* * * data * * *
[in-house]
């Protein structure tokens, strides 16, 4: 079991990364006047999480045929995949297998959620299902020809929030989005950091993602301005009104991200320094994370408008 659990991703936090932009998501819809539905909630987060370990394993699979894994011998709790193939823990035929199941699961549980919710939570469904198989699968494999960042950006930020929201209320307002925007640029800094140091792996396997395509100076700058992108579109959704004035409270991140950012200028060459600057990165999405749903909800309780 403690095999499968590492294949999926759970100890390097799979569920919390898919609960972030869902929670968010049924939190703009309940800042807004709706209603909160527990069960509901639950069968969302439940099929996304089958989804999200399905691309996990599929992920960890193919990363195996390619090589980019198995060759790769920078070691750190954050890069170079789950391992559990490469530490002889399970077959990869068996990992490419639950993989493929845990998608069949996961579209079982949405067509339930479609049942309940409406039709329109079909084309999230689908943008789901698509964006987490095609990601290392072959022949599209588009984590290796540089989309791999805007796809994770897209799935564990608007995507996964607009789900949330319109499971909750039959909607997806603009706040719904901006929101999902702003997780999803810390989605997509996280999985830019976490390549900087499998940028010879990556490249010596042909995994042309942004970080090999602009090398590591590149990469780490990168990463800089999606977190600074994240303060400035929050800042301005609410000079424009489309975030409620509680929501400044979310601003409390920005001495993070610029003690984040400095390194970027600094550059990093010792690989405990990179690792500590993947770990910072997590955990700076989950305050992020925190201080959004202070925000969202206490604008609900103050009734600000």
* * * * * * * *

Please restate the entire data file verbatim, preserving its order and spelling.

[in-house]
């Protein structure tokens, strides 16, 4: 079991990364006047999480045929995949297998959620299902020809929030989005950091993602301005009104991200320094994370408008 659990991703936090932009998501819809539905909630987060370990394993699979894994011998709790193939823990035929199941699961549980919710939570469904198989699968494999960042950006930020929201209320307002925007640029800094140091792996396997395509100076700058992108579109959704004035409270991140950012200028060459600057990165999405749903909800309780 403690095999499968590492294949999926759970100890390097799979569920919390898919609960972030869902929670968010049924939190703009309940800042807004709706209603909160527990069960509901639950069968969302439940099929996304089958989804999200399905691309996990599929992920960890193919990363195996390619090589980019198995060759790769920078070691750190954050890069170079789950391992559990490469530490002889399970077959990869068996990992490419639950993989493929845990998608069949996961579209079982949405067509339930479609049942309940409406039709329109079909084309999230689908943008789901698509964006987490095609990601290392072959022949599209588009984590290796540089989309791999805007796809994770897209799935564990608007995507996964607009789900949330319109499971909750039959909607997806603009706040719904901006929101999902702003997780999803810390989605997509996280999985830019976490390549900087499998940028010879990556490249010596042909995994042309942004970080090999602009090398590591590149990469780490990168990463800089999606977190600074994240303060400035929050800042301005609410000079424009489309975030409620509680929501400044979310601003409390920005001495993070610029003690984040400095390194970027600094550059990093010792690989405990990179690792500590993947770990910072997590955990700076989950305050992020925190201080959004202070925000969202206490604008609900103050009734600000």